Women's rights in Egypt
By majority, In American culture today, women are independent, strong minded individuals. We are no longer put on the back burner to be looked as the inferior ones with no say so in the world of today. The modern woman no longer has the duty to stay at home and watch the children and do all the house chores all day while the man goes to work all day. Nowadays, women are considered equal as men in the workforce and at home. In "Another Evening At the Club," by Alifa Rifaat, the story is about a husband and wife in relation to woman's rights and the societal values. They use it against one another (men vs. ... In RifaatЎЇs Ў°Another Evening at the Club,Ў± this was one of the main themes. ... The woman is merely another piece of property. ... Another character from that same story, Ў°She saw in every girl a rival and adopted a sullen attitudeЎ¬ She saw her in the girl she would have liked to be, a girl who was both totally immersed in and yet completely above the underworld of bar violence and sex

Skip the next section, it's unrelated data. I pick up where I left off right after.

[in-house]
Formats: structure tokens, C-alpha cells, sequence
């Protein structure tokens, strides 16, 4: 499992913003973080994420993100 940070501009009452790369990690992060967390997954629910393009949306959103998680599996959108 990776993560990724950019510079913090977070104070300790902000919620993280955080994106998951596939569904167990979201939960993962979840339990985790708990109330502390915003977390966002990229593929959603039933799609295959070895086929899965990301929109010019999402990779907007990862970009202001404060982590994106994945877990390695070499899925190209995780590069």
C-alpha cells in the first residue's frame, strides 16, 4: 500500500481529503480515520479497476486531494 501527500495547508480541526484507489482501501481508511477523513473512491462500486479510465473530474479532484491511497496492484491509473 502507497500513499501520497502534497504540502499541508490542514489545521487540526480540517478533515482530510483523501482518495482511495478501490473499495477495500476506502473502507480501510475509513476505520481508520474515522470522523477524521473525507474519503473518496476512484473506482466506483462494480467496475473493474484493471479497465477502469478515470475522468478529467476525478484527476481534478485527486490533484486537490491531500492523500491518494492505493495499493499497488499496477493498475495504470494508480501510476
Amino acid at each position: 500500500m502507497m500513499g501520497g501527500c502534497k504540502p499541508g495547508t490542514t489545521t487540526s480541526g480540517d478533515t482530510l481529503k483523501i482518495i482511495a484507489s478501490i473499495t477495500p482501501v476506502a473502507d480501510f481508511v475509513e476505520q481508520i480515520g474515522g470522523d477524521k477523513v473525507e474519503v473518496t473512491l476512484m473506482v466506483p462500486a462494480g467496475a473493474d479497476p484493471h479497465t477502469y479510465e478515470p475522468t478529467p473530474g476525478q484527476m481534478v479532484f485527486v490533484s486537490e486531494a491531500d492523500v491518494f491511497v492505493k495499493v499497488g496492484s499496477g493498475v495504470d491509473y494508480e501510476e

In the short story, "Another Evening at the Club," Alifa Rifaat explores a male narrow-minded society in which one woman, Samia, awaits her husband, Abboud Bey, to return from the club. Samia has no rights in her marriage or in her daily life. She has to do whatever her husband tells her to do. Rifaat uses the setting, irony, and conflict to convey the idea of woman's inferior role. This story takes place in Egypt during the time of arranged marriages. "It was only a few years ago that she had first laid eyes on him at her father's house, meeting his gaze that weighed up her beauty and priced it before offering the dowry" (350). This practice of arranged marriages was common, but it gave the women no real rights. It was essentially telling them that they were property. In this story, Samia loses an expensive emerald ring from her husband. They blame the only person that had come into Samia's room in the...
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